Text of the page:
Here on the cusp of electing the 44th President of the United States, this is what I know:
+ I have very few political posts left in me. I’ll probably comment on the election when it’s over, but that will be it. I’m thrilled that this is going to be decided (hopefully) tomorrow.
+ I hate what politics have become in America. I’m not saying I have any solutions to fix the system, all I’m saying is that I can’t stand the divisiveness, the rhetoric, and the fear that is being used as currency. Think about the last few months of campaigning. We are trying to be scared into not voting for the other candidate. Look at the letter Focus on the Family sent out trying to scare Christians into what 2012 might look like. Did you read the letter? I thought it was way over the top and irresponsible. Including lines like “It’s almost impossible now (in 2012) to keep any children from seeing pornography.” and “Gas now costs more than $7.00 per gallon, and many democrats now openly applaud this…” Really Mr. Dobson? And Obama’s campaign hasn’t been much better. Playing off the dismal approval rating for Bush, they’ve been trying to scare people into believing that McCain is the next Bush. This is what it comes down to now with all the negative advertising: (which according to reports, both candidates’ ads have been more than 60% negative) Which guy do I dislike the least? What a shame.
+ I do not think you are limited to 2 choices tomorrow. My buddy Jake and I went back and forth on this a couple weeks ago, but I still believe it is okay to vote for someone other than the big two. I also believe it’s okay not to vote, which I know is an unpopular position to take. Yes, men have died and shed blood to protect our right to vote. I am very thankful for that. But they have also died to protect my right NOT to vote. I am thankful I live in a country where I am not forced into voting for someone. If I have a good reason to abstain (if there is such a thing), I can abstain. That is a right as well. And as for voting for a third party candidate, I believe it is your duty to do so if your conscience compels you to. Many of you dislike both candidates, yet still feel compelled to vote for one over the other as “the lesser of two evils”. That’s fine. If you feel compelled to do that, it is your right, and I support that. But if I feel that Bob Barr or Chuck Baldwin or Ron Paul or whoever will make a better choice than the Big Two, and I feel compelled to vote for one of them, then that’s what I’m going to do. And I don’t think it’s a cop out, either. How can staying true to your conscience ever be a cop-out?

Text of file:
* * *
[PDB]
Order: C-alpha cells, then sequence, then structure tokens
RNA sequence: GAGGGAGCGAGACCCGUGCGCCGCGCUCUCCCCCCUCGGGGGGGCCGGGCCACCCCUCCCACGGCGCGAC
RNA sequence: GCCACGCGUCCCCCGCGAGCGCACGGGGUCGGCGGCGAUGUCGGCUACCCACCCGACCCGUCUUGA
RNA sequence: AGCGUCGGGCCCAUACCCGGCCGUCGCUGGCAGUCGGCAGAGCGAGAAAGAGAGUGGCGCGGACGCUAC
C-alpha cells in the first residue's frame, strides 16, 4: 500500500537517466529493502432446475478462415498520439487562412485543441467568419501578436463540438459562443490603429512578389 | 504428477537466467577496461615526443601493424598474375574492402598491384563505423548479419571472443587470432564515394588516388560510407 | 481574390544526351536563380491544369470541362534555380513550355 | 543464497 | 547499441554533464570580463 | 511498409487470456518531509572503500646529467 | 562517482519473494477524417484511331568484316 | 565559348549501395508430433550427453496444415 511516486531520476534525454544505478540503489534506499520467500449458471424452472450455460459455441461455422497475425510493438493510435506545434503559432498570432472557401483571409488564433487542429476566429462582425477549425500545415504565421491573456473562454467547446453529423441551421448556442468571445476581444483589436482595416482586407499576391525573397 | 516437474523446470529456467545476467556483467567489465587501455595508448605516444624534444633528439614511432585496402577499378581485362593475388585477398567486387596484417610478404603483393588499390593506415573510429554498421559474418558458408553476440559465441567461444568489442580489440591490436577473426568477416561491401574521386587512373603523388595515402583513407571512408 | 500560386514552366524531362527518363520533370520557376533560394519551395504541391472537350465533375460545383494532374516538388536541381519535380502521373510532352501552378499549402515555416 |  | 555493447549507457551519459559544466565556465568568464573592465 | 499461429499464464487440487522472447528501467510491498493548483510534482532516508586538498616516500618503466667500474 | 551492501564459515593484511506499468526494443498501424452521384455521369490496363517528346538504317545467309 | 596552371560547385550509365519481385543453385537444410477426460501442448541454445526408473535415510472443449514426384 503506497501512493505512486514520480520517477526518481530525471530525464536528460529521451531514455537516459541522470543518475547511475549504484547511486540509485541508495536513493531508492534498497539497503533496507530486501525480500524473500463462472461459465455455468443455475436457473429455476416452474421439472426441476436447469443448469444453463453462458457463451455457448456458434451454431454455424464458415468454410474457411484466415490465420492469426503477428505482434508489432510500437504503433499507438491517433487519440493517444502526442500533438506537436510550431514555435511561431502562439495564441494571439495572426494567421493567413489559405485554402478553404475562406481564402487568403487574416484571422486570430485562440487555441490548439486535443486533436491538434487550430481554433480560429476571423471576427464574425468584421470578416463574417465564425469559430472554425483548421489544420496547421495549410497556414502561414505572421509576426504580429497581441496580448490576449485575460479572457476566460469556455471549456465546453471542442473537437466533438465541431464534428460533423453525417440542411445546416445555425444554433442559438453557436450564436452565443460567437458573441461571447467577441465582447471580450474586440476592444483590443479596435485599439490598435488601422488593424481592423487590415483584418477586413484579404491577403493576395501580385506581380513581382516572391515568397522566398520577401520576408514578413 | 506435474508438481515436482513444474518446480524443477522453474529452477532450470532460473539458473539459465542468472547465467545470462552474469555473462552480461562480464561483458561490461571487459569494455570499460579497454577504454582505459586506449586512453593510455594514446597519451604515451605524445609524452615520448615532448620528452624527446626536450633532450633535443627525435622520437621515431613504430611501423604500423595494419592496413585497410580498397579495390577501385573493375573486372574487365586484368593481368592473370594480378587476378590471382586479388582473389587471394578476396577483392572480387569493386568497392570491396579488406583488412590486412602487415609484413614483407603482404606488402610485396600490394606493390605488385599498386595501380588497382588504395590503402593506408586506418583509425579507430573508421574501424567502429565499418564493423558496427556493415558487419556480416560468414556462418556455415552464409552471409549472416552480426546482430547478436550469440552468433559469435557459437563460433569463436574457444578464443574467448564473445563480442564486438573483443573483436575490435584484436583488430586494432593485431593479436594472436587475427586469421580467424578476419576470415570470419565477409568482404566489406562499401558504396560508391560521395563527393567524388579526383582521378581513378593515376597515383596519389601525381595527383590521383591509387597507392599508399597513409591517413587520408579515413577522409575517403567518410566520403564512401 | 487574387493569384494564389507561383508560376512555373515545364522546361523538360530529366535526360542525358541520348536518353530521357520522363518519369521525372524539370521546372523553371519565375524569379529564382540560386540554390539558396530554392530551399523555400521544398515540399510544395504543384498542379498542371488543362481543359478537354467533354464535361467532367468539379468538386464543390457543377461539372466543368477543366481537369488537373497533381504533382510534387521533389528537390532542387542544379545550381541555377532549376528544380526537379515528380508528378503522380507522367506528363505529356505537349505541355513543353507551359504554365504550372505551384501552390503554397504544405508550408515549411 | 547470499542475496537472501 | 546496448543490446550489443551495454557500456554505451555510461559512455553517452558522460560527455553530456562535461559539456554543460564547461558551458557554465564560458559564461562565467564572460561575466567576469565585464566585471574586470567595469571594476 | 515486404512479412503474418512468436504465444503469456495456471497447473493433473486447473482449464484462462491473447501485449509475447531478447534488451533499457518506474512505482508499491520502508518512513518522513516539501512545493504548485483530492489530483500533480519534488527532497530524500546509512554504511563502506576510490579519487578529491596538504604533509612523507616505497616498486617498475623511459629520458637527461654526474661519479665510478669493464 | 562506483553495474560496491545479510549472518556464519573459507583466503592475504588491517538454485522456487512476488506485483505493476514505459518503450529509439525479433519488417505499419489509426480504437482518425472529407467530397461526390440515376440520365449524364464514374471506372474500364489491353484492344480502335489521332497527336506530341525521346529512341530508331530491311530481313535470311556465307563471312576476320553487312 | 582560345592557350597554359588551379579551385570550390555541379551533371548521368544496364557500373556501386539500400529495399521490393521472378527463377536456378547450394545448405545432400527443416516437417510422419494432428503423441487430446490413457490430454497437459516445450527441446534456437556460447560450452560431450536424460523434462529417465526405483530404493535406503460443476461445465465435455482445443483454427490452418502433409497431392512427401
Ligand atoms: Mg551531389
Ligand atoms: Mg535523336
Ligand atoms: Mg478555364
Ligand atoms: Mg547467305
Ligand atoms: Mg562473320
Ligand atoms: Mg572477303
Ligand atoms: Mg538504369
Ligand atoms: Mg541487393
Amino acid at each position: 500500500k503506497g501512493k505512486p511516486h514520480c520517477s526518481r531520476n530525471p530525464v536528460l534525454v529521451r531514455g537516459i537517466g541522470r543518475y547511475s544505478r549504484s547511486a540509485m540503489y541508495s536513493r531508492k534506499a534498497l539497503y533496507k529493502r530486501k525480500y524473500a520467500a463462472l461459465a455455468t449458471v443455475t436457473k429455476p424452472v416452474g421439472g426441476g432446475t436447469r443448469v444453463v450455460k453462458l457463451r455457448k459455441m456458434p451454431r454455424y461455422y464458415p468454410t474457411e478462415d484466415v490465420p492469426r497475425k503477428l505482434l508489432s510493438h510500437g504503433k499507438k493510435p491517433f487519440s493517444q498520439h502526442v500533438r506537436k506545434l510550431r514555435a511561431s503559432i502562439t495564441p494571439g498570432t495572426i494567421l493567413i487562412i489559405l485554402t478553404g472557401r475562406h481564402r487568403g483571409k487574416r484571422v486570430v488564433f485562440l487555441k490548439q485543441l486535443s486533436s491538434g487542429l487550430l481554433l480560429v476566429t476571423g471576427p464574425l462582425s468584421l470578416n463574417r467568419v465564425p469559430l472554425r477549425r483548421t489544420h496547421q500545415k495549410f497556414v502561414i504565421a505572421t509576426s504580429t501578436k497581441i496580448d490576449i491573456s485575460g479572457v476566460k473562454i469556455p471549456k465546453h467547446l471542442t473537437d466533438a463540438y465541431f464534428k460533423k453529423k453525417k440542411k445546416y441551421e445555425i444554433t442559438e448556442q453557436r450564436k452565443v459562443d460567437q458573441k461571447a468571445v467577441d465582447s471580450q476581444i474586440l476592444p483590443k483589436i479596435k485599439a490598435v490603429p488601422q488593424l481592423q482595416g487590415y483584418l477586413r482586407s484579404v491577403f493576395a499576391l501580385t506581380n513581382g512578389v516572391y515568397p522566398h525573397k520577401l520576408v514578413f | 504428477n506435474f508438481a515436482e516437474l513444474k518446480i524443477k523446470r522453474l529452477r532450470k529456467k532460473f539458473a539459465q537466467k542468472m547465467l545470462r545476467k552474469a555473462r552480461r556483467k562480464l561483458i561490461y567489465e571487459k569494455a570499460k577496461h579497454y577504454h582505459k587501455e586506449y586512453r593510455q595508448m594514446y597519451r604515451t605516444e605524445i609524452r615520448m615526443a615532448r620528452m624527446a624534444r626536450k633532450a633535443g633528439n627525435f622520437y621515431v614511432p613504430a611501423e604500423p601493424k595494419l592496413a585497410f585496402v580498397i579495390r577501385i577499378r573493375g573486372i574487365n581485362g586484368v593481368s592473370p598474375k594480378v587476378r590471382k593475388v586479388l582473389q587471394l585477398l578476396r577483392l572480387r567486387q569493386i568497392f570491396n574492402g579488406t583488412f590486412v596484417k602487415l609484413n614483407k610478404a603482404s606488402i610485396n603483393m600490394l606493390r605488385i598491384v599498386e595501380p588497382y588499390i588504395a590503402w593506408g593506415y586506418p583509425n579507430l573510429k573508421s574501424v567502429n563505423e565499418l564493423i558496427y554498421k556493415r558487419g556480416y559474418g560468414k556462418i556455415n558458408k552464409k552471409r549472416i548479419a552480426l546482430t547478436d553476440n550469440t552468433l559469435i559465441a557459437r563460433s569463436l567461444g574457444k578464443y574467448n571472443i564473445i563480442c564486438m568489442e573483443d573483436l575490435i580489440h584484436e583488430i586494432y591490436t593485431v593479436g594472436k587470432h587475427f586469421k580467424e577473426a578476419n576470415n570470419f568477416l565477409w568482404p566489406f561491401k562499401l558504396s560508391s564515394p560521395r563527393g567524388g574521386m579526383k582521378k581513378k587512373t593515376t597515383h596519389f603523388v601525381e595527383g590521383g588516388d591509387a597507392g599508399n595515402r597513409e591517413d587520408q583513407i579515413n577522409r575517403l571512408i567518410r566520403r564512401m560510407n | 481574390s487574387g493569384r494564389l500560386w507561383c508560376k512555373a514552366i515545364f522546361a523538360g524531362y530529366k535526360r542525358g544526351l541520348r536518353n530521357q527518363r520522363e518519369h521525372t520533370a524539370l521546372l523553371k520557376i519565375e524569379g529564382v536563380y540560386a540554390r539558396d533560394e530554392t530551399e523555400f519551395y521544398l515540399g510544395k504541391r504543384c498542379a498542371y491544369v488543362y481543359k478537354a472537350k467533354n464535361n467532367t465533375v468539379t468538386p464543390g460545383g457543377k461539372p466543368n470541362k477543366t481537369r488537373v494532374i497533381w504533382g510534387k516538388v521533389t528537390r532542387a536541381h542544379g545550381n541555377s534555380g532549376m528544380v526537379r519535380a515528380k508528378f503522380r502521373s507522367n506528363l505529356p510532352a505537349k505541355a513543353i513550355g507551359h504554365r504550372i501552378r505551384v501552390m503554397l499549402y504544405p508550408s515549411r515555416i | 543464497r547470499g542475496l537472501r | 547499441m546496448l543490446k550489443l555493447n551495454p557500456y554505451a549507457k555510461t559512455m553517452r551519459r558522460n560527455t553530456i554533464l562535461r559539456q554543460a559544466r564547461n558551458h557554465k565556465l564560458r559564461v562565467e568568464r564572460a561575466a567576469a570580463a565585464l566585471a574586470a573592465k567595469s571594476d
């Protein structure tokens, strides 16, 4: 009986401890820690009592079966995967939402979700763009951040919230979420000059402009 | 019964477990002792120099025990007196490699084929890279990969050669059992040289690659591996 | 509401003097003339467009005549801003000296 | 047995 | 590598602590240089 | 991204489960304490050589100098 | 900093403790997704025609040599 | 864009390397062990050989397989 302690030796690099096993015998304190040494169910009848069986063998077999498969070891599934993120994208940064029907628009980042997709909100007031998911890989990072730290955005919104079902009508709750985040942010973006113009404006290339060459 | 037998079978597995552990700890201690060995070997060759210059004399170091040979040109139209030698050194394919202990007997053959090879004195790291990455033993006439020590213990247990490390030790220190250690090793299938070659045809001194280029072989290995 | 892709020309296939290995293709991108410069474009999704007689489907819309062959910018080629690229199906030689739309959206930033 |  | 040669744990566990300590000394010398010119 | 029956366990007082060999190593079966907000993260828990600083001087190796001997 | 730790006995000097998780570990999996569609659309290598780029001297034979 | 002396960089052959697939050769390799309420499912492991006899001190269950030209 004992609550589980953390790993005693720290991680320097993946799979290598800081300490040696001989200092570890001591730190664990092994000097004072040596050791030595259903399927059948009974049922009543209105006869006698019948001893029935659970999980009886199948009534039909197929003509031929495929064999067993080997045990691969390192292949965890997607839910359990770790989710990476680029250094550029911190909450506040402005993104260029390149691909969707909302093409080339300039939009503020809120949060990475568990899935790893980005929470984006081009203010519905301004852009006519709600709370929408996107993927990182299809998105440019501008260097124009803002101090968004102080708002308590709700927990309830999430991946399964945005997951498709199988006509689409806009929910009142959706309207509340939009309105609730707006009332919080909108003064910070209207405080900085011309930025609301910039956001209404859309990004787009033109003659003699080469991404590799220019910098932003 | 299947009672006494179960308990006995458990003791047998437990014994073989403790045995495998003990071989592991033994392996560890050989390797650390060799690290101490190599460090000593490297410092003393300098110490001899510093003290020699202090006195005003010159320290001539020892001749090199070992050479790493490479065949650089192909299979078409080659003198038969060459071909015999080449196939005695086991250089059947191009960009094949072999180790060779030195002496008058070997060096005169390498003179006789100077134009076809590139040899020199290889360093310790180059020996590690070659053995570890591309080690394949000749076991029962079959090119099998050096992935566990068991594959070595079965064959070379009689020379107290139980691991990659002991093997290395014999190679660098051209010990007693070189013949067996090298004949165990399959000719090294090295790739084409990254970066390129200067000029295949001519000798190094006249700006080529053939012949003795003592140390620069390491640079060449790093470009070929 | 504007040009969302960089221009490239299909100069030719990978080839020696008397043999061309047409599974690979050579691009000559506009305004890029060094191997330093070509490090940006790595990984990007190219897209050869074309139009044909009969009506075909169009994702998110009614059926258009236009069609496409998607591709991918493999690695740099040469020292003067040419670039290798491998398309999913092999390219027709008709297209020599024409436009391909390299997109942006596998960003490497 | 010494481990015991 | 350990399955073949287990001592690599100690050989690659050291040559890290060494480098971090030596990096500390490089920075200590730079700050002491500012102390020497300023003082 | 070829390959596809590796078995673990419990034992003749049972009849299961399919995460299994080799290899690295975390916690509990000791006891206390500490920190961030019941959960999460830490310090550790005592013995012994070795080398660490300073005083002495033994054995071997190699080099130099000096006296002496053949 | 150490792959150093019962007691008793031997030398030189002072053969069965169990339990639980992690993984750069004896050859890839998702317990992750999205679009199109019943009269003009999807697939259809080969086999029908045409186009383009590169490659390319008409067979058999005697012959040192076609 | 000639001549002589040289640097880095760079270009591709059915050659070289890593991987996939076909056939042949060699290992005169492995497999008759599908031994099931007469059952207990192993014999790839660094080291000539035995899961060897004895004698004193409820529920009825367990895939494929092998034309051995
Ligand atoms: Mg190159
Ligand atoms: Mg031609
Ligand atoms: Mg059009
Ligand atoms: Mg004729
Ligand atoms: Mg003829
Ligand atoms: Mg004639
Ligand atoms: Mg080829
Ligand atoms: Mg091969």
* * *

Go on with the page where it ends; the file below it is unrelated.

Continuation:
+ Derek Webb recently wrote an article for Patrol Magazine in which he says some of the same things I’ve just said, only better. He makes the case that scripture does not command Christians to vote, and that it should be a matter of conscience. Worth the 5-minute read, if you have 5 minutes.
+ Finally, a question: Which network should I watch the election coverage on tomorrow night? What will you be watching on? One of the major news networks, or will you go cable with CNN, MSNBC, or FOX News?